Feel-Good Chemicals in The Female Brain

The Female Brain looked like a movie that was going to piss me off. Thankfully, my wife said, "no put that on, it looks cute" because otherwise, I might have skipped it.

 Credit: IFC Films

Credit: IFC Films

From the outside, it's a movie written, directed, and starring Whitney Cummings. That's enough for me to dislike it because: LOOK AT THAT WOMAN. Her cheekbones are perfect. Her hair is perfect. Her boobs are perfect.

I'm jealous of Whitney Cummings. But, I would absolutely hang out with and get drunk with Whitney Cummings. I will admit to being a little bummed out at first. To me, it's surprising to see the Men are from Mars, Women are from Venus trope played out in 2018 but the key difference is Whitney Cummings involvement: Women have the respect to write women as more than just two-dimensional stereotypes. Yes, there are stereotypes in The Female Brain, however, they're handled from a different point of view and it's one with a much more respectful eye.

Let me just say this once and I'll shut up: I love Whitney Cummings writing style. I really liked the show Whitney, and I would watch 2 Broke Girls if I could stomach one of the actresses, among all of the other great projects she's been a part of. Also, her stand up? AMAZING.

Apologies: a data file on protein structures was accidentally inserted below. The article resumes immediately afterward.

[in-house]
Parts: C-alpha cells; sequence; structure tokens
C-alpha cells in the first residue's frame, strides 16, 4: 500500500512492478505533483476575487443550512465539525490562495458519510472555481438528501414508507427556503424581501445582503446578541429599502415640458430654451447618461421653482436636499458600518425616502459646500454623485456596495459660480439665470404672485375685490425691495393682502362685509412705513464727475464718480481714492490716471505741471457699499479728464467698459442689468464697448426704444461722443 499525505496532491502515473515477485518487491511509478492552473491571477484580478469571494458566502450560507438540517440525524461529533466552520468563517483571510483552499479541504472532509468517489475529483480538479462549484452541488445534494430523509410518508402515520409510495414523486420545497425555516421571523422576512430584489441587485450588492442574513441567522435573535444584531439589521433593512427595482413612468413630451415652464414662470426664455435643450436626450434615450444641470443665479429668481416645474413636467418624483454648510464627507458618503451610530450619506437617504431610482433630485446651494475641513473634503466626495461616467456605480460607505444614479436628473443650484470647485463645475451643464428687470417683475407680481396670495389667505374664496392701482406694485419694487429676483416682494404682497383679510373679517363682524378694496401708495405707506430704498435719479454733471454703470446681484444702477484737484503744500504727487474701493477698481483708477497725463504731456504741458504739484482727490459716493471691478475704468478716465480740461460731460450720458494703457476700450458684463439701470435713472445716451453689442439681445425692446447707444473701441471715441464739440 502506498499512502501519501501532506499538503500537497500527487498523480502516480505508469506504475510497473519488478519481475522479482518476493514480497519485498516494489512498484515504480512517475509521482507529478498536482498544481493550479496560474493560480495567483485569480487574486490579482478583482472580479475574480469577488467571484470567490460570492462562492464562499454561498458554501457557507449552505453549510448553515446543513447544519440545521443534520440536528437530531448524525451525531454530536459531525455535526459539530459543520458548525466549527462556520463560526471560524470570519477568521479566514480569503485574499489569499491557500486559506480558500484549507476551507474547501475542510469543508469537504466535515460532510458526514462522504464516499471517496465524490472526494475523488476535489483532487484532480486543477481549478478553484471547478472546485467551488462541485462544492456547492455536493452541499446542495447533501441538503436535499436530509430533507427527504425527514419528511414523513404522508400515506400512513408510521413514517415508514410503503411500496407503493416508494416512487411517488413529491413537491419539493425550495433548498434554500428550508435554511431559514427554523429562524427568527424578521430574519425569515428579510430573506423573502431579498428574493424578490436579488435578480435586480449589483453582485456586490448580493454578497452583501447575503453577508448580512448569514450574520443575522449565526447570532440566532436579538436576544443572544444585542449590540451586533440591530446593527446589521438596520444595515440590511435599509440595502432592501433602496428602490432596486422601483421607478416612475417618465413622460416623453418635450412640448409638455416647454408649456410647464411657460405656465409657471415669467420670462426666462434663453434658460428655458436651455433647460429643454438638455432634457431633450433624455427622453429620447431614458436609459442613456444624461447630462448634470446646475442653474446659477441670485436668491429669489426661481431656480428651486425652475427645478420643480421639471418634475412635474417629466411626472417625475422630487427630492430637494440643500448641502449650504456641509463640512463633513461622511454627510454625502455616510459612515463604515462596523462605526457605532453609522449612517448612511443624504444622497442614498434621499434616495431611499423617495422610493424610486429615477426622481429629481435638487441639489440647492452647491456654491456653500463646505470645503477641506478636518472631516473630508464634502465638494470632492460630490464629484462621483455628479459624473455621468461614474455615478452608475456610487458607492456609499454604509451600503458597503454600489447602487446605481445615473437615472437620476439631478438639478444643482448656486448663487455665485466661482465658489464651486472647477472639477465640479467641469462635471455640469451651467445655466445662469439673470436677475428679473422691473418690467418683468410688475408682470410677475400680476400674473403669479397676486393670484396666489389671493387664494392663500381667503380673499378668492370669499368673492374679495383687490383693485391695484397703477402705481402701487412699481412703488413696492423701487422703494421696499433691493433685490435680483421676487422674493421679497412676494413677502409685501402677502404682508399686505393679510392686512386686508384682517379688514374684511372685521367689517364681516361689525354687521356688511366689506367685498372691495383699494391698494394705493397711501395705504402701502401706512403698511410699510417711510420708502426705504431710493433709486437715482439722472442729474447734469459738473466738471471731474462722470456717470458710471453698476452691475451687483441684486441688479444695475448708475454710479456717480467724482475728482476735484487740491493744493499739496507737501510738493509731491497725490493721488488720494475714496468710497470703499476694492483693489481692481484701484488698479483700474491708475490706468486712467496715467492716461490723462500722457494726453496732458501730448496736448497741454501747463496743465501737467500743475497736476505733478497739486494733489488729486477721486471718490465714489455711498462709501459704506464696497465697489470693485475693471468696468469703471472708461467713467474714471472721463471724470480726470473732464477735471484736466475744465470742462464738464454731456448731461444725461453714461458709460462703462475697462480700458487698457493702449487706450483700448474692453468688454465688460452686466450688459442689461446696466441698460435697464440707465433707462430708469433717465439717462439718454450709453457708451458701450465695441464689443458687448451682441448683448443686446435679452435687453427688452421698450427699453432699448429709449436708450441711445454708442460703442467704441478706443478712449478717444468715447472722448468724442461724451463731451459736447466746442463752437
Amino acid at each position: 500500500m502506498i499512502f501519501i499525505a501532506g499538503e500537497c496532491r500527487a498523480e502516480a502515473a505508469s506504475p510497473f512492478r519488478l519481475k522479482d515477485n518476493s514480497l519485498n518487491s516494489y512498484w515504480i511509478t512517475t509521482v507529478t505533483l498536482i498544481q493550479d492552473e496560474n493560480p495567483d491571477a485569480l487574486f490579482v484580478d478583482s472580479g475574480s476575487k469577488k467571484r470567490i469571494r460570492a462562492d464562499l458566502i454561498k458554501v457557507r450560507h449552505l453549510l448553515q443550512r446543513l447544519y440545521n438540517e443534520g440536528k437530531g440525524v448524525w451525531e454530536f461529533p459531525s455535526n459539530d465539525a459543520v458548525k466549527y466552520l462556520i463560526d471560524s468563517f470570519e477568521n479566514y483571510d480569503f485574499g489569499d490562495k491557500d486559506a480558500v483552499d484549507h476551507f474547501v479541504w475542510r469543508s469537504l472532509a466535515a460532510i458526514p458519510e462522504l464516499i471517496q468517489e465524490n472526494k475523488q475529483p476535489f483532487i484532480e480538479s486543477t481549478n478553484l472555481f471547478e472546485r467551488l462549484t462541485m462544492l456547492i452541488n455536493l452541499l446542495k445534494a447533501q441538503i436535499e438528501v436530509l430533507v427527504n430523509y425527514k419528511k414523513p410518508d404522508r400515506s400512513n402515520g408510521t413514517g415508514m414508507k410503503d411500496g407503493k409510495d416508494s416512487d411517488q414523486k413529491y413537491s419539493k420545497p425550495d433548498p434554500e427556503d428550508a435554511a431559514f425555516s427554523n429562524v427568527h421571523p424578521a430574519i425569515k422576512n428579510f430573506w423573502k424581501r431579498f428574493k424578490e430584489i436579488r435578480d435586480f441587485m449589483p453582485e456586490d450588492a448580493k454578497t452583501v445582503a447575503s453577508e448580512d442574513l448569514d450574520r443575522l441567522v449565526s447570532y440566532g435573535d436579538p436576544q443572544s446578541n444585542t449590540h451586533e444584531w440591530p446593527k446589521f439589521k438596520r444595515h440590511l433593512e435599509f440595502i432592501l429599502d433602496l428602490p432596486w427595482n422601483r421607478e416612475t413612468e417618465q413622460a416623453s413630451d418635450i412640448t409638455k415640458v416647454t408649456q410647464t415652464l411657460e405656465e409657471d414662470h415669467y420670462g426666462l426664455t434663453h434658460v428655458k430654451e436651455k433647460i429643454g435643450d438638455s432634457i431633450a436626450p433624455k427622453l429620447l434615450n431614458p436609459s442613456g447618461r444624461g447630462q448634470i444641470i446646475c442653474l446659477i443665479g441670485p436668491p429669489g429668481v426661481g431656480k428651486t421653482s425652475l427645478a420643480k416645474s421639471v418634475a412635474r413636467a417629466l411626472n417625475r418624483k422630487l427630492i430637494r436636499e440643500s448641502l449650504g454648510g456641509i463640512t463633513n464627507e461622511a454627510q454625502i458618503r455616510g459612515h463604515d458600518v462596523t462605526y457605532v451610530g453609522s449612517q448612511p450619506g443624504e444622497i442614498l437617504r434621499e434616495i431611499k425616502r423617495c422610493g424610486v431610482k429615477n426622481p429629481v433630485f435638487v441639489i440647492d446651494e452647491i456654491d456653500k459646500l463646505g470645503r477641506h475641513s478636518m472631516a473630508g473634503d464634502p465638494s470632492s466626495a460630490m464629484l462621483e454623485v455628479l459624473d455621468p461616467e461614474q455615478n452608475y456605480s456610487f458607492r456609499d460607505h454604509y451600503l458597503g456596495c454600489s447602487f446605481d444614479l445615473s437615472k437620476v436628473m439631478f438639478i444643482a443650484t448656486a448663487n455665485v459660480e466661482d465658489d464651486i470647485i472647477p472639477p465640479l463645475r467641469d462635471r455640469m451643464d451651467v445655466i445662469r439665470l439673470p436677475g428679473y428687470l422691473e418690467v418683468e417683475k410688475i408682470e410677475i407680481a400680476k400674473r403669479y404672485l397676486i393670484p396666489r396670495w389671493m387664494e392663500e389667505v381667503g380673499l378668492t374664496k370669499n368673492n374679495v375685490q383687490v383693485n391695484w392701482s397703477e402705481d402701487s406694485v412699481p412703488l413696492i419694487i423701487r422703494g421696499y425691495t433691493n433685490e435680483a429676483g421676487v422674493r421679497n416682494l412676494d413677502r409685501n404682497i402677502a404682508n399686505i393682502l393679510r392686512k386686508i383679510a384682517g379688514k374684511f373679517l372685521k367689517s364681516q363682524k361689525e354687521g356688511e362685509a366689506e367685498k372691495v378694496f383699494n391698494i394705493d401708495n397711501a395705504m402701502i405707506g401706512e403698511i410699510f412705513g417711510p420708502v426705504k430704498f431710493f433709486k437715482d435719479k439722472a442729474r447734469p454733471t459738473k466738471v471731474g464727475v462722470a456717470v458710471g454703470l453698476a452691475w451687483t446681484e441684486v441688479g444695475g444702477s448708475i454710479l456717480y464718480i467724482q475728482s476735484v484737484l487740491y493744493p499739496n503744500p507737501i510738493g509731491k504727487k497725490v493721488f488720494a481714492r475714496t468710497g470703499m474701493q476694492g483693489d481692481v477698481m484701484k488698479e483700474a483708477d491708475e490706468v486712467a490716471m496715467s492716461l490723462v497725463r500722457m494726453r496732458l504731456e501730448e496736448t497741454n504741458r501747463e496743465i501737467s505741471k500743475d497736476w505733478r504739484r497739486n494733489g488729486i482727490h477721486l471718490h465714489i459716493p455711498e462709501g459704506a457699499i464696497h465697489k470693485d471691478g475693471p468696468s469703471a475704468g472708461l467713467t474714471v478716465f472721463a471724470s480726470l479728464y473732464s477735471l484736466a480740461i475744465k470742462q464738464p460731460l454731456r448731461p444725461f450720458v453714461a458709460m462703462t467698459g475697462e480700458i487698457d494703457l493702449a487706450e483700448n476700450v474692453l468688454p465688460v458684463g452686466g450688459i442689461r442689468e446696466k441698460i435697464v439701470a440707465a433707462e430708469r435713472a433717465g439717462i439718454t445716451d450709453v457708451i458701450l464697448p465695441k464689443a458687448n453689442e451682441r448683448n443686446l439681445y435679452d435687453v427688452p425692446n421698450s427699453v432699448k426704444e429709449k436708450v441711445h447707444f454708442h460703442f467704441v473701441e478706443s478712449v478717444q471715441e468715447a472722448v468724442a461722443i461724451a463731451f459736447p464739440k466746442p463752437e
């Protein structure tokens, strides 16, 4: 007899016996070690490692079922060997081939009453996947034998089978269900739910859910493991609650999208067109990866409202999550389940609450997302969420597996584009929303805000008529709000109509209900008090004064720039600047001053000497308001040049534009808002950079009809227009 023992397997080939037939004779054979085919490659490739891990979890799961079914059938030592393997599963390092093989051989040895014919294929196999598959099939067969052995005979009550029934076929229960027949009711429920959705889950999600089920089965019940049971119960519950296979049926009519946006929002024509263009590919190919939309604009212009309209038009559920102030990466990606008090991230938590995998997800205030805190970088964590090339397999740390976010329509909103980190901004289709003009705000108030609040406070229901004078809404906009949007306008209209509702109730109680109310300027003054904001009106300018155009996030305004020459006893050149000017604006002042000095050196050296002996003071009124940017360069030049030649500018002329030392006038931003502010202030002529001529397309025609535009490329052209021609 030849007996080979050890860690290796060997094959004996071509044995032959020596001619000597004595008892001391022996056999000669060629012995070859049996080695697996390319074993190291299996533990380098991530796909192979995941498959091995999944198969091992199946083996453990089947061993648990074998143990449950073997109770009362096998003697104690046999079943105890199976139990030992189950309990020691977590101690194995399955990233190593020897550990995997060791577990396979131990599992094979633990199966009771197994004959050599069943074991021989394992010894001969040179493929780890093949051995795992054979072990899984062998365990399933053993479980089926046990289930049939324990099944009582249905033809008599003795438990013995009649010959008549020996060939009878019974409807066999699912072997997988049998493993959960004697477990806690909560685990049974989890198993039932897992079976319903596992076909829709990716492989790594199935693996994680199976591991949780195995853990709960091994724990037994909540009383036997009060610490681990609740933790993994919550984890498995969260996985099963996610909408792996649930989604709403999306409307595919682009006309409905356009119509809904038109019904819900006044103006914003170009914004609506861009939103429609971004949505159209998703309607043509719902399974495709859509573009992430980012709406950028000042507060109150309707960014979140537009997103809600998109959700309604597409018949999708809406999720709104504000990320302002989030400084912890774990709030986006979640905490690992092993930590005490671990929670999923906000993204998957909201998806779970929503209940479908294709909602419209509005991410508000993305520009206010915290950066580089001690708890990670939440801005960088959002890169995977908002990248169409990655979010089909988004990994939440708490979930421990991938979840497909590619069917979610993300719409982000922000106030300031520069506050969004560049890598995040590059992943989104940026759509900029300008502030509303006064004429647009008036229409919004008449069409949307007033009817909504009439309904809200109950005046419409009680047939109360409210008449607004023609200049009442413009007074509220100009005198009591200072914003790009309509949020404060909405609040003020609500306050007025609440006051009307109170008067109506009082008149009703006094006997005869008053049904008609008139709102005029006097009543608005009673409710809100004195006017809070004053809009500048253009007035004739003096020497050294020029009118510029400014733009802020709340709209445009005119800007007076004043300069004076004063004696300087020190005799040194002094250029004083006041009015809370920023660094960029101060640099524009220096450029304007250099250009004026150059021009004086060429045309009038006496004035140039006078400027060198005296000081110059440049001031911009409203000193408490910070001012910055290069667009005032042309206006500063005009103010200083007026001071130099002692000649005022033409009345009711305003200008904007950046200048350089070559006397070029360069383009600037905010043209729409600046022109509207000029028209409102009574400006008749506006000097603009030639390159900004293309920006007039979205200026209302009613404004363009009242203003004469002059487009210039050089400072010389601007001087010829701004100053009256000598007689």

TL;DR: I legit liked this movie and unfortunately I can't bash anything. The Female Brain is Cummings' first go-round at directing a feature film, but she's a seasoned writer and on this project, co-wrote with Neal Brennan.

In The Female Brain, Whitney Cummings plays Julia Brizendine, a neurologist who uses MRIs to study the different chemical reactions and lasting(?) effects they have on the male and female brain. This character is a fictionalized version of Louann Brizendine, a neuropsychiatrist who is both a researcher and a clinician and professor at the University of California, San Francisco, as well as author of The Female Brain and The Male Brain.

 Credit: IFC Films

Credit: IFC Films

The "study" conducted by Julia tests subjects on how they respond to images; for example when someone is in an MRI and sees a picture of a tiny, adorable, baby kitten, their brain fires in different sections. Why did I put "study in quotes? Well... Julia is a closed-off character set out to prove that there is a way to "hack" the female brain in order to avoid heartbreak. During the study, Kevin (Toby Kebbell, with his actual face and not a CGI one) shows up at the lab one day to serve as her latest test subject. He tries to be flirty with her but, at one point, he refers to Julia as Dr. Strangely-Hates-Love.

There are three couples Julia focuses on as part of her study: Steven and Lisa, Lexi and Adam, and Zoe and Greg.

 Credit: IFC Films

Credit: IFC Films